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Original Research

The Pituri Learning Circle: central Australian Aboriginal women’s knowledge and practices around the use of Nicotiana spp. as a chewing tobacco

Submitted: 8 June 2016
Revised: 13 February 2017
Accepted: 13 February 2017
Published: 6 August 2017

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Author(s) : Ratsch AM, Mason A, Rive L, Bogossian FE, Steadman KJ.

Angela RatschAndrea MasonLinda RiveFiona BogossianKathryn Steadman

Citation: Ratsch AM, Mason A, Rive L, Bogossian FE, Steadman KJ.  The Pituri Learning Circle: central Australian Aboriginal women’s knowledge and practices around the use of Nicotiana spp. as a chewing tobacco. Rural and Remote Health (Internet) 2017; 17: 4044. Available: http://www.rrh.org.au/articles/subviewnew.asp?ArticleID=4044 (Accessed 20 October 2017)

ABSTRACT

Introduction:  Tobacco smoking has a range of known and predictable adverse outcomes, and across the world sustained smoking reduction campaigns are targeted towards reducing individual and public risk and harm. Conversely, more than 87 million women, mostly in low- and middle-income countries, use smokeless tobacco, yet the research examining the effect of this form of tobacco exposure on women is remarkably scant. In central Australia, the chewing of wild Nicotiana spp., a tobacco plant, commonly known as pituri and mingkulpa, is practised by Aboriginal groups across a broad geographical area. Until recently, there had been no health research conducted on the effects of chewing pituri.
Methods:  This article reports on one component of a multidimensional pituri research agenda. A narrative approach utilising the methodology of the Learning Circle was used to interview three key senior central Australian Aboriginal women representative of three large geographical language groupings. The participants were selected by a regional Aboriginal women’s organisation. With the assistance of interpreters, a semistructured interview, and specific trigger resources, participants provided responses to enable an understanding of the women’s ethnobotanical pituri knowledge and practices around the use of pituri within the context of Aboriginal women’s lives. Data were transcribed, and by using a constant comparison analysis, emergent themes were categorised. The draft findings and manuscript were translated into the participants’ language and validated by the participants.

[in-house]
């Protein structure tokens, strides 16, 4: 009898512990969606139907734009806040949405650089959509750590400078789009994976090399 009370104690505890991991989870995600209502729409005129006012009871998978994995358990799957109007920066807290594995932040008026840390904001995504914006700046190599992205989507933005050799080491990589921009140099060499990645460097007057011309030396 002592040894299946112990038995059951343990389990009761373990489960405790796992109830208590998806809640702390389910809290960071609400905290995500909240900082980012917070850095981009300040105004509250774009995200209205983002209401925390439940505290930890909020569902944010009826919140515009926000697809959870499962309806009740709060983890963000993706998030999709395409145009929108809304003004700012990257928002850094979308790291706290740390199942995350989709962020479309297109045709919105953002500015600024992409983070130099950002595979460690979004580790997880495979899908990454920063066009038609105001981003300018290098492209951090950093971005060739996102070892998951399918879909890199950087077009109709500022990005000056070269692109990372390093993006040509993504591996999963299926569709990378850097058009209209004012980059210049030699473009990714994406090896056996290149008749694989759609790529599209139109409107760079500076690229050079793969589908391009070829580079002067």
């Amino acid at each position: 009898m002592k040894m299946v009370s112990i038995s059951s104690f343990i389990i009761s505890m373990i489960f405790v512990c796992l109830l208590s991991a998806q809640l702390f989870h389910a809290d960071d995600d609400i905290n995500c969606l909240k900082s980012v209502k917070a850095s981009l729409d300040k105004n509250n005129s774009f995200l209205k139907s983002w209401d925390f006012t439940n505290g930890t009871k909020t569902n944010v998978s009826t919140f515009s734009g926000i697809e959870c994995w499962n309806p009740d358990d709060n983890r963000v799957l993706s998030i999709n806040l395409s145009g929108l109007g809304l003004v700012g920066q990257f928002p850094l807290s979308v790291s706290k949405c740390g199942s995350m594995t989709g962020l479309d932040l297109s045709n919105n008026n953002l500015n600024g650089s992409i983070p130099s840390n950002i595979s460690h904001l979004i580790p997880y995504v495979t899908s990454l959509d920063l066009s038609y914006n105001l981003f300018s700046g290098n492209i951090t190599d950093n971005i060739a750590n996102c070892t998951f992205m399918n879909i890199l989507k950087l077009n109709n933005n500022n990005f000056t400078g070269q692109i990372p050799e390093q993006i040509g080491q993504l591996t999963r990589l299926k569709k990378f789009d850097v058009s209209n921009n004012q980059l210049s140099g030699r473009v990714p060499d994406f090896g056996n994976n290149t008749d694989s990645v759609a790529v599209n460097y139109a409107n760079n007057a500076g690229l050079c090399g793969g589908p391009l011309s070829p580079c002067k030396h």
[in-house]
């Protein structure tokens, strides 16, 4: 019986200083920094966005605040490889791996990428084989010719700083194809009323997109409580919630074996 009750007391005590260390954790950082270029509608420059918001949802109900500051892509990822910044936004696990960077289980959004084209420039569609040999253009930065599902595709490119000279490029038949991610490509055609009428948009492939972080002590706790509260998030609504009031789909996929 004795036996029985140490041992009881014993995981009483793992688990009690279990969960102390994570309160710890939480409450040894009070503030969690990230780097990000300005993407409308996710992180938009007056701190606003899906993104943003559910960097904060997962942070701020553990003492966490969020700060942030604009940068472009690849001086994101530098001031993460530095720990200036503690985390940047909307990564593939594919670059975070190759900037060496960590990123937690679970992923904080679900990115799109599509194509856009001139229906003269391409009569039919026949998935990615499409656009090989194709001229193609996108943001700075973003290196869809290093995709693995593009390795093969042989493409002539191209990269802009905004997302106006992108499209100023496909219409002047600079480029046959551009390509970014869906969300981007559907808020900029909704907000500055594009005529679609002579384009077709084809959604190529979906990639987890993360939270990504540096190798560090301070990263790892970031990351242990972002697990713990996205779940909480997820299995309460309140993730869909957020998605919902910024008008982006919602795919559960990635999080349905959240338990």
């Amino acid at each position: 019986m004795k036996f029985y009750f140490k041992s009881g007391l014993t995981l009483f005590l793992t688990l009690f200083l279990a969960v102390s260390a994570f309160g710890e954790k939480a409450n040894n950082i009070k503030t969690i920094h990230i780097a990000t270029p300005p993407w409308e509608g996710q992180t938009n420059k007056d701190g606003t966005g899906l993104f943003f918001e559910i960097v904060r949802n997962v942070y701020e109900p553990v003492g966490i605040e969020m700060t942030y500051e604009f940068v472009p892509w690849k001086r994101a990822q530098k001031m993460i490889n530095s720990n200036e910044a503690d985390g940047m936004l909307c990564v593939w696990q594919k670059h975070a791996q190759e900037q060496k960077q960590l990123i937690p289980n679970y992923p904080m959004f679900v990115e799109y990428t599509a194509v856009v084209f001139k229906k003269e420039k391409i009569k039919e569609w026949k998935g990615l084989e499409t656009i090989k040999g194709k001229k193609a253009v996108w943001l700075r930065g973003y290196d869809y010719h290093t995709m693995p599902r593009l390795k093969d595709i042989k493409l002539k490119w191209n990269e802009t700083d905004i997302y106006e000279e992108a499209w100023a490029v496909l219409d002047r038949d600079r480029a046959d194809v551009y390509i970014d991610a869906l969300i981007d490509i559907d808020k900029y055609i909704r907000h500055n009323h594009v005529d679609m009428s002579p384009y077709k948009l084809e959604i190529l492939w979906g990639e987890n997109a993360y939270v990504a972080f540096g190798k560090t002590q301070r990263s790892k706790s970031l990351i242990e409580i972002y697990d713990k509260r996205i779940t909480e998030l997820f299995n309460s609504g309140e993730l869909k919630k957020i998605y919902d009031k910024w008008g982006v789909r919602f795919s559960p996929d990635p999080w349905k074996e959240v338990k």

Results:  Three themes around pituri emerged: (a) the plants, preparation and use; (b) individual health and wellbeing; and (c) family and community connectedness. The findings demonstrated similar participant ethnobotanical knowledge and practices across the geographical area. The participants clearly articulated the ethnopharmacological knowledge associated with mixing pituri with wood ash to facilitate the extraction of nicotine from Nicotiana spp., the results of which were biochemically verified. The participants catalogued the pleasurable and desired effects obtained from pituri use, the miscellaneous uses of pituri, as well as the adverse effects of pituri overdose and toxicity, the catalogue of which matched those of nicotine. The participants’ overarching pituri theme was related to the inherent role pituri has in the connectiveness of people to family, friends and community.
Conclusions:  Central Australian Aboriginal women have a firmly established knowledge and understanding of the pharmacological principles related to the content of Nicotiana spp. and the extraction of nicotine from the plant. Widespread use of Nicotiana spp. as a chewing tobacco by Aboriginal populations in the southern, central and western desert regions of Australia is attested to by participants who assert that everyone uses it, with girls in these remote areas commencing use between 5 and 7 years of age. Central Australian Aboriginal people who chew Nicotiana spp. do not consider it to be a tobacco plant, and will strongly refute that they are tobacco users. Central Australian Aboriginal people do not consider that the Western health information regarding tobacco (as a smoked product) is applicable or aligned to their use of pituri. Nicotiana spp. users will deny tobacco use at health assessment. There is a requirement to develop and provide health information on a broader range of tobacco and nicotine products in ways that are considered credible by the Aboriginal population. Health messages around pituri use need to account for the dominant role that pituri occupies in the context of central Australian Aboriginal women’s lives.
Information for readers: A consultative organisation of Aboriginal women has as a strategic intent and operational agenda the improvement of Aboriginal women’s and children’s health across the research region. The group seeks opportunities to enhance their knowledge based on legitimate collaborative research; accordingly, they sought to participate in a range of research activities regarding the use of pituri and women’s health outcomes. Of particular note, the group’s participants chose to be identified by name in the publication of this research activity. In this article, the term ‘Aboriginal’ has been chosen by the central Australian women to refer to both themselves and the Aboriginal people in their communities; ‘Indigenous’ has been chosen to refer to the wider Australian Aboriginal and Torres Strait Islander people. The term Nicotiana spp. is used when referring to the plants from a Western perspective; pituri is used when referring to the plants, the tobacco quid, and the practice of chewing from a general Aboriginal perspective; and mingkulpa is used when the participants are voicing their specific knowledge and practices.

Keywords: central Australian Aboriginal population, chewing tobacco, mingkulpa, pituri, smokeless tobacco, women.

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